In the end, of course, what matter most are the human dimensions of the story -- not just Mills's death at age 52, but the impact of it on his fans and colleagues. The event serves as a reminder that although radio is a game in many respects, it affects real people in very real ways.
A tactic named sue: The main subject of this column's June 14 edition was a newly passed city council ordinance intended to prevent individuals from panhandling or selling products on Denver medians. As noted in that piece, a nearly identical proposal was dumped by the council in 1999 when the Denver dailies, which were then using homeless people to hawk newspapers at intersections, threatened to fight such a rule in court. Now, according to a June 28 Denver Post article, the Downtown Denver Partnership is asking the council's public-works committee to get behind a plan that would push newspaper boxes off Denver's 16th Street Mall -- and guess what? Jesse D. Powell Jr., sales and marketing manager for the Denver Newspaper Agency, is quoted as saying the papers will file suit against the city if it goes along with this idea.
Will the council risk a lawsuit and pass this new ordinance? When street hawkers fly.
Going native: For the past several weeks, Channel 9 has been running a feature on its weekday morning show called "You Know You're a Native When...," in which viewers born in Colorado finish the title sentence with cutesy anecdotes that recent arrivals won't understand. So allow me, a native as well, to broaden the scope a bit. You know you're a native when...you're insulted by the embarrassing parochialism and monstrous stupidity of boneheaded gimmicks like "You Know You're a Native When..."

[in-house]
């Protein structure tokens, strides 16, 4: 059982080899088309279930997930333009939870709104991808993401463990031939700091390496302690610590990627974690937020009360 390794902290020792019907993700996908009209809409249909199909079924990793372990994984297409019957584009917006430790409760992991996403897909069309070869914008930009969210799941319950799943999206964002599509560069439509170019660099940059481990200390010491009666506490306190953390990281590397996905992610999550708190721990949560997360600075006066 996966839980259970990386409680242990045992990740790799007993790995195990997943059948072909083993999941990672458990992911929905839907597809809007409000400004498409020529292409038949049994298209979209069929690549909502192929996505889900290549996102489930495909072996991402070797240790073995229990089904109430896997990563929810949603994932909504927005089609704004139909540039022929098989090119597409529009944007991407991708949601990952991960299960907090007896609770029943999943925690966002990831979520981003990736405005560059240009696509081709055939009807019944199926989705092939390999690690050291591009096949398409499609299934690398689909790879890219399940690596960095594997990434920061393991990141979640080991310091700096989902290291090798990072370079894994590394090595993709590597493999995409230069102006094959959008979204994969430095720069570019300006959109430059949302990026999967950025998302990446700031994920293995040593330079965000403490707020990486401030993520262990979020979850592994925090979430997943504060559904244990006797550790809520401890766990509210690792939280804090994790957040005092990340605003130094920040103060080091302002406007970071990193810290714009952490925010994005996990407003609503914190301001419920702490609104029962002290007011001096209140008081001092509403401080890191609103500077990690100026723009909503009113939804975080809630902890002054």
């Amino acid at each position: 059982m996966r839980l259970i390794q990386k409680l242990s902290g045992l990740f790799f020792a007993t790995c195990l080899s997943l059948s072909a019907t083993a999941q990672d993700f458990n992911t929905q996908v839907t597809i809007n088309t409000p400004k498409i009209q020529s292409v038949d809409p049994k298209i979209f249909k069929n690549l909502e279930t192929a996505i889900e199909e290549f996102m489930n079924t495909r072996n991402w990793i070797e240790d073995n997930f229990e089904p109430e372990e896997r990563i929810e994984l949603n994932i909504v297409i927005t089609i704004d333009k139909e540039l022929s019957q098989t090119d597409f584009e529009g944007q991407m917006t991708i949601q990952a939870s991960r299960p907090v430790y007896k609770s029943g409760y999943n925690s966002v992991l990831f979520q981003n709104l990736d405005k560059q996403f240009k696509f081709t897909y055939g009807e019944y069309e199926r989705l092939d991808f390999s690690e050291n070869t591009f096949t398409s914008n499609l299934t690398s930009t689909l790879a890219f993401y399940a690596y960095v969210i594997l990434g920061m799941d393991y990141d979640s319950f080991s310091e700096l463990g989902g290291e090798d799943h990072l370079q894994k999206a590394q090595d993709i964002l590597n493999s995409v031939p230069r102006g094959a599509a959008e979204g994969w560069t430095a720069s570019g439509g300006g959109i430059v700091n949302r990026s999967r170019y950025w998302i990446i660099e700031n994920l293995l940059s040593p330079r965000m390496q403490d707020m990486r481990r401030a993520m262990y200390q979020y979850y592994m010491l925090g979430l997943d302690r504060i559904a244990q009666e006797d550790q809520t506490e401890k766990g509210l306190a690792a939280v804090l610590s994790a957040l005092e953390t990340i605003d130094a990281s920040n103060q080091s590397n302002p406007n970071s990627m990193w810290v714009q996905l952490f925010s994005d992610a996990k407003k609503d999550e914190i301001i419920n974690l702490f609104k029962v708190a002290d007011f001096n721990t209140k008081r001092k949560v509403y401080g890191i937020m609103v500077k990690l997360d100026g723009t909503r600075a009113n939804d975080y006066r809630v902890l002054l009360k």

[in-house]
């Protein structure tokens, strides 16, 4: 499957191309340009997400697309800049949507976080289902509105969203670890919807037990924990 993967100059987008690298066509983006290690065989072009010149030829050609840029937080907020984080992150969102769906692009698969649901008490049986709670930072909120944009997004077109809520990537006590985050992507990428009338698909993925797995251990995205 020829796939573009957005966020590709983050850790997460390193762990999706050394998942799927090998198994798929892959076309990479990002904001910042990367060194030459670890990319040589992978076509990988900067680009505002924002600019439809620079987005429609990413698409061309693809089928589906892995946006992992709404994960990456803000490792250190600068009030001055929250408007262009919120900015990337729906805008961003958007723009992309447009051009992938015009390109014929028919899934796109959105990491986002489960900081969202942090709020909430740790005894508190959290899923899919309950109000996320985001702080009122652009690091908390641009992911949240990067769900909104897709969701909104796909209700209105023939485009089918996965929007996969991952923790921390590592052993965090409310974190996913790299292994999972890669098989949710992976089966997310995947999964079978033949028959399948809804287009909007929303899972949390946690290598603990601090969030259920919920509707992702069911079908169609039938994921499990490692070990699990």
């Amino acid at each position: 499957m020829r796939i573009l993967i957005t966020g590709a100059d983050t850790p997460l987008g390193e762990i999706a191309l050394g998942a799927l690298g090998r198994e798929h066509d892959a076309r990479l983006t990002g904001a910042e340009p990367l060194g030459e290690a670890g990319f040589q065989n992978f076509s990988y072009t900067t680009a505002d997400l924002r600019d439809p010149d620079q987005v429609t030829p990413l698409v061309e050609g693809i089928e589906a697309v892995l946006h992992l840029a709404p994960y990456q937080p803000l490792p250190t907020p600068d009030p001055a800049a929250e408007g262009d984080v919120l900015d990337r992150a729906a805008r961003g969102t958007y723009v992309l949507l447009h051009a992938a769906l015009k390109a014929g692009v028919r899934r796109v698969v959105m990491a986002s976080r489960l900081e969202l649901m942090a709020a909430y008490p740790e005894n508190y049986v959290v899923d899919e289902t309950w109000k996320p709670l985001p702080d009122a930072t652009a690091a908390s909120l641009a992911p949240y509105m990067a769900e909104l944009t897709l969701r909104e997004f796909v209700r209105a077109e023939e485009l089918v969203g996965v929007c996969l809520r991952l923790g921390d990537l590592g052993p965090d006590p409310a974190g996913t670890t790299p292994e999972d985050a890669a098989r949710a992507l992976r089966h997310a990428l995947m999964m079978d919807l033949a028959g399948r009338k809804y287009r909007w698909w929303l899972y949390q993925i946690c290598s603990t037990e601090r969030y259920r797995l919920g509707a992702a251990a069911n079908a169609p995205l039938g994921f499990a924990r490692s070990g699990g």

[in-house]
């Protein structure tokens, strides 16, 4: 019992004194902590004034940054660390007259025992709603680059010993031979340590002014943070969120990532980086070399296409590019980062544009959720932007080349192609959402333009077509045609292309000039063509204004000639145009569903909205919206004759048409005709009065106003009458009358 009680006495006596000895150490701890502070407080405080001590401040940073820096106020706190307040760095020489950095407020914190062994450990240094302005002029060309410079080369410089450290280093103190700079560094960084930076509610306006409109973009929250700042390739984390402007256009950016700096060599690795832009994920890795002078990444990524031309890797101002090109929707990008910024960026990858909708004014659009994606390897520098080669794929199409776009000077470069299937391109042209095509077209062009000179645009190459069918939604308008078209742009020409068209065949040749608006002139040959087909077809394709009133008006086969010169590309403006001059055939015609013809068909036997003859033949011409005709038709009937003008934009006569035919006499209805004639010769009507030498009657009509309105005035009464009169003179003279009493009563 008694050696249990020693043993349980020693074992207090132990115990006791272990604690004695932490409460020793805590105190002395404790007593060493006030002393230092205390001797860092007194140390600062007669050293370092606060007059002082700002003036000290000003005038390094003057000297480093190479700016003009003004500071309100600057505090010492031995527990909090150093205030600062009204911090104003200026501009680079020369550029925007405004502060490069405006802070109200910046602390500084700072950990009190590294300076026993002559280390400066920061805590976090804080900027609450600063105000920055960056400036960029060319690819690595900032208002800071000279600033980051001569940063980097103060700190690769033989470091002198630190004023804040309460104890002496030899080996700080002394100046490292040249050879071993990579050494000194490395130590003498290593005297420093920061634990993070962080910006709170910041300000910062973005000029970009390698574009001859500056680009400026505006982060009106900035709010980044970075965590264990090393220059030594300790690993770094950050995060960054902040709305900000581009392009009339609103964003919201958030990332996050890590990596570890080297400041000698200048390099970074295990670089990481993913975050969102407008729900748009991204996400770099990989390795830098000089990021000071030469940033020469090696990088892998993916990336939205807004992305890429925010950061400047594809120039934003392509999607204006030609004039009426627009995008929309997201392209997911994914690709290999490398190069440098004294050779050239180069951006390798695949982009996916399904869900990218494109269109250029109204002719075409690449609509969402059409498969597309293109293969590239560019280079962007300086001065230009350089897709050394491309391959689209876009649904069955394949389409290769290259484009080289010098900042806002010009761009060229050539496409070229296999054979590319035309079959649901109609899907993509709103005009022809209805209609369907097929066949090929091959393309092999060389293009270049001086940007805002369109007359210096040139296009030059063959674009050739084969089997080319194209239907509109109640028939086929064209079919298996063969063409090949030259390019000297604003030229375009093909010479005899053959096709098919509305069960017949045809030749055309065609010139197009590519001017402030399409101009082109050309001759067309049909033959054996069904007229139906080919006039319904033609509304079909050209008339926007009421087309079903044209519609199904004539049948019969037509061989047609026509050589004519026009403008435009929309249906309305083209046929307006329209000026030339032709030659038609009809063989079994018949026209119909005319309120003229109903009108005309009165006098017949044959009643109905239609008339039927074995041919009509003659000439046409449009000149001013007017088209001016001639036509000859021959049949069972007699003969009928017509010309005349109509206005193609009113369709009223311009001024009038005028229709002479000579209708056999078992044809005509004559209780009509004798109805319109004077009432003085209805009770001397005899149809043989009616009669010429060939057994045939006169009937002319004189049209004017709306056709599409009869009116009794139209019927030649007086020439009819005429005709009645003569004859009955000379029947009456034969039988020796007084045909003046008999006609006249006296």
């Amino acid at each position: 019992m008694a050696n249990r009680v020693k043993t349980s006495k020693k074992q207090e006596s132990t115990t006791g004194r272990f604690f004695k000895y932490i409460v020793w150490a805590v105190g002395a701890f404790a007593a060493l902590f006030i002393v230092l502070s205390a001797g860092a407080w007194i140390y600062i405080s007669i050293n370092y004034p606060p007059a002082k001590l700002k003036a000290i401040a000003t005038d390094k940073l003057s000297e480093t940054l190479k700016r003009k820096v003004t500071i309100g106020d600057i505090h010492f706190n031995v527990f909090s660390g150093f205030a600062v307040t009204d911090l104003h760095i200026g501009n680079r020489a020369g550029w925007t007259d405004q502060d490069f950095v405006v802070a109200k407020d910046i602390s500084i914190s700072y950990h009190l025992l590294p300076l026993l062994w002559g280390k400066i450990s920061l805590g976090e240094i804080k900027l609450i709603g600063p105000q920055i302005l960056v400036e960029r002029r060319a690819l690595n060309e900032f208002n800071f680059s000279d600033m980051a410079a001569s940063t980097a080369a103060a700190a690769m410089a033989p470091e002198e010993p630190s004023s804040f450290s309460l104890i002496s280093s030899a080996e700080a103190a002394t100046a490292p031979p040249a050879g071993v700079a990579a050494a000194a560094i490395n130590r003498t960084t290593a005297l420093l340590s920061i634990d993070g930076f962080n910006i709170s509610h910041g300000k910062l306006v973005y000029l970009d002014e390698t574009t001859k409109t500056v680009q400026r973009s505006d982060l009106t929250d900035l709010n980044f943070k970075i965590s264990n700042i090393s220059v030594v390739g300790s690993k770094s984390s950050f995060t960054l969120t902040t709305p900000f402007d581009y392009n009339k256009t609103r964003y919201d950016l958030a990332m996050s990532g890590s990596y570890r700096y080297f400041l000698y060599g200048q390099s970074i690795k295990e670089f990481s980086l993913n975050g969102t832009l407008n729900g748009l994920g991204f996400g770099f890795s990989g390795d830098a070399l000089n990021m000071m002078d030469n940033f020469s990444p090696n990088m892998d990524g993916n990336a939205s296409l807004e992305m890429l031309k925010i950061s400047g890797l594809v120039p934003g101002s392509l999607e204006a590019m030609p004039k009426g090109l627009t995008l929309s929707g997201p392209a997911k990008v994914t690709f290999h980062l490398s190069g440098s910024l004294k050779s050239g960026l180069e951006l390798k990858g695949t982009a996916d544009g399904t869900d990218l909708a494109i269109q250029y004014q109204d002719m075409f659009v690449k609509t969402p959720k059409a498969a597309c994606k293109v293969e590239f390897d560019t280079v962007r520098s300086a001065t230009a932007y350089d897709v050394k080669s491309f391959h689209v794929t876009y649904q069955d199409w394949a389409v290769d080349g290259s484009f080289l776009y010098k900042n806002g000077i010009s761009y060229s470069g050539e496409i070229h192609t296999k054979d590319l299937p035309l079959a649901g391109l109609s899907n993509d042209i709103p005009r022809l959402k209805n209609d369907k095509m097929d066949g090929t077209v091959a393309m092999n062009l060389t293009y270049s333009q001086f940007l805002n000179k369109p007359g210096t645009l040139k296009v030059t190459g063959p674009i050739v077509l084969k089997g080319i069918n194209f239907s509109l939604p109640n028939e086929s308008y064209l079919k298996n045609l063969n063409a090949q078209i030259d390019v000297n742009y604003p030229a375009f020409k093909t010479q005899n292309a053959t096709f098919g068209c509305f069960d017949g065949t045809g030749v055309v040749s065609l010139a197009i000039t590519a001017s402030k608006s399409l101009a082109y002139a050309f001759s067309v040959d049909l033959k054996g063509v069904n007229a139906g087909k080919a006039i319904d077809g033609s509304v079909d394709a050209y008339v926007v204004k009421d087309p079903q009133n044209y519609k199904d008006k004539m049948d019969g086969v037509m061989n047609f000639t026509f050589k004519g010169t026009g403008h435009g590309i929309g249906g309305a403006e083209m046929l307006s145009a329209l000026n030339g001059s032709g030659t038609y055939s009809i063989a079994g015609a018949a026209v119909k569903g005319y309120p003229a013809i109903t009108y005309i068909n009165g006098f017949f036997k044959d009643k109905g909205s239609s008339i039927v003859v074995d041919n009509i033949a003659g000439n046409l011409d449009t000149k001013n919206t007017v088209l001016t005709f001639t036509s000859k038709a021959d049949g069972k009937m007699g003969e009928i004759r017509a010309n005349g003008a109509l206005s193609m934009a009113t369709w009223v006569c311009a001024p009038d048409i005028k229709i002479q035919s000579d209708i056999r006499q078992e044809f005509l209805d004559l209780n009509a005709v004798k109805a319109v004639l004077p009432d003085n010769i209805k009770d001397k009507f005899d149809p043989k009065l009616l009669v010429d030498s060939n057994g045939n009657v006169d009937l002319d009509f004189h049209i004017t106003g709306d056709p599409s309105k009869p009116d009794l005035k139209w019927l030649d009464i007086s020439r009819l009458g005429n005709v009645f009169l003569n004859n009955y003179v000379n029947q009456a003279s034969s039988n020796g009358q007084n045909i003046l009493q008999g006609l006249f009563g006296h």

Is your refrigerator running? Newsblues.com, a TV-news gossip site, recently reported that a Fox affiliate in Hartford, Connecticut, responded on the air to an e-mail supposedly written by "Haywood Jablome," which all you middle-schoolers out there know to pronounce "Hey, wouldja blow me?" It was the esteemed Mr. Jablome's second recent media appearance: A couple weeks before, the New York Post quoted "Heywood Jablome, 41, a Manhattan real estate agent," in a piece about investment brokerages that double as espresso bars. In reporting the Post gaffe, the New York Press noted that an apparent relative of this twosome, "Haywood Jablomi," was quoted three years back by Grand Junction's Daily Sentinel. At the time, the Sentinel scribe reported, Haywood was "chuckling with his two friends."
Who, no doubt, were named Ima Hottie and R.U. Horny.